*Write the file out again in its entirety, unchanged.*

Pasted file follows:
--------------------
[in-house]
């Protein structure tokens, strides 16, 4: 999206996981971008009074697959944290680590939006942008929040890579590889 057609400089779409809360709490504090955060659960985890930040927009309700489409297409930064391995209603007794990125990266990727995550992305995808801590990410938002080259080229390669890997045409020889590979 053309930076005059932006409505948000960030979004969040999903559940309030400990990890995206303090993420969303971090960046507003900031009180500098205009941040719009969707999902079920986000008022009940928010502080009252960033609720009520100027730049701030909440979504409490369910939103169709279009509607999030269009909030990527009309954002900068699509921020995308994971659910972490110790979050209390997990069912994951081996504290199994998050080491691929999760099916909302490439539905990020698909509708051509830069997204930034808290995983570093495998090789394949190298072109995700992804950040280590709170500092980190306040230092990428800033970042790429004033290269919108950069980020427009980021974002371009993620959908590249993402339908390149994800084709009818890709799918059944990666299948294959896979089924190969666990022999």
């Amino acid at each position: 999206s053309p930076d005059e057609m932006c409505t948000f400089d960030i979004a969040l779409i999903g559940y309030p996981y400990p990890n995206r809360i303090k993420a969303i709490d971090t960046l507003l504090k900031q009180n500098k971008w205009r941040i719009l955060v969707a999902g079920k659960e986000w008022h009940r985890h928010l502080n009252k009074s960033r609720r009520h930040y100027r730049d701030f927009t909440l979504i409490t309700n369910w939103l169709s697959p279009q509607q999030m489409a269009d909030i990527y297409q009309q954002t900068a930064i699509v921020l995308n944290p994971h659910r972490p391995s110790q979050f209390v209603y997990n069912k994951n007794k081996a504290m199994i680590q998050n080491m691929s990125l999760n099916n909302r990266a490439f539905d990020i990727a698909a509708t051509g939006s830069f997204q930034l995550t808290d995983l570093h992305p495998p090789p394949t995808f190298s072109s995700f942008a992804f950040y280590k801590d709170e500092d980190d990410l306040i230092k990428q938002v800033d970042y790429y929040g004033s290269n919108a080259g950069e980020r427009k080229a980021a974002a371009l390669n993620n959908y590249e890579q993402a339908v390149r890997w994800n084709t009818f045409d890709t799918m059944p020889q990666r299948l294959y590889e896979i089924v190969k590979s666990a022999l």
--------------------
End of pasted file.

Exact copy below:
[in-house]
């Protein structure tokens, strides 16, 4: 999206996981971008009074697959944290680590939006942008929040890579590889 057609400089779409809360709490504090955060659960985890930040927009309700489409297409930064391995209603007794990125990266990727995550992305995808801590990410938002080259080229390669890997045409020889590979 053309930076005059932006409505948000960030979004969040999903559940309030400990990890995206303090993420969303971090960046507003900031009180500098205009941040719009969707999902079920986000008022009940928010502080009252960033609720009520100027730049701030909440979504409490369910939103169709279009509607999030269009909030990527009309954002900068699509921020995308994971659910972490110790979050209390997990069912994951081996504290199994998050080491691929999760099916909302490439539905990020698909509708051509830069997204930034808290995983570093495998090789394949190298072109995700992804950040280590709170500092980190306040230092990428800033970042790429004033290269919108950069980020427009980021974002371009993620959908590249993402339908390149994800084709009818890709799918059944990666299948294959896979089924190969666990022999």
């Amino acid at each position: 999206s053309p930076d005059e057609m932006c409505t948000f400089d960030i979004a969040l779409i999903g559940y309030p996981y400990p990890n995206r809360i303090k993420a969303i709490d971090t960046l507003l504090k900031q009180n500098k971008w205009r941040i719009l955060v969707a999902g079920k659960e986000w008022h009940r985890h928010l502080n009252k009074s960033r609720r009520h930040y100027r730049d701030f927009t909440l979504i409490t309700n369910w939103l169709s697959p279009q509607q999030m489409a269009d909030i990527y297409q009309q954002t900068a930064i699509v921020l995308n944290p994971h659910r972490p391995s110790q979050f209390v209603y997990n069912k994951n007794k081996a504290m199994i680590q998050n080491m691929s990125l999760n099916n909302r990266a490439f539905d990020i990727a698909a509708t051509g939006s830069f997204q930034l995550t808290d995983l570093h992305p495998p090789p394949t995808f190298s072109s995700f942008a992804f950040y280590k801590d709170e500092d980190d990410l306040i230092k990428q938002v800033d970042y790429y929040g004033s290269n919108a080259g950069e980020r427009k080229a980021a974002a371009l390669n993620n959908y590249e890579q993402a339908v390149r890997w994800n084709t009818f045409d890709t799918m059944p020889q990666r299948l294959y590889e896979i089924v190969k590979s666990a022999l």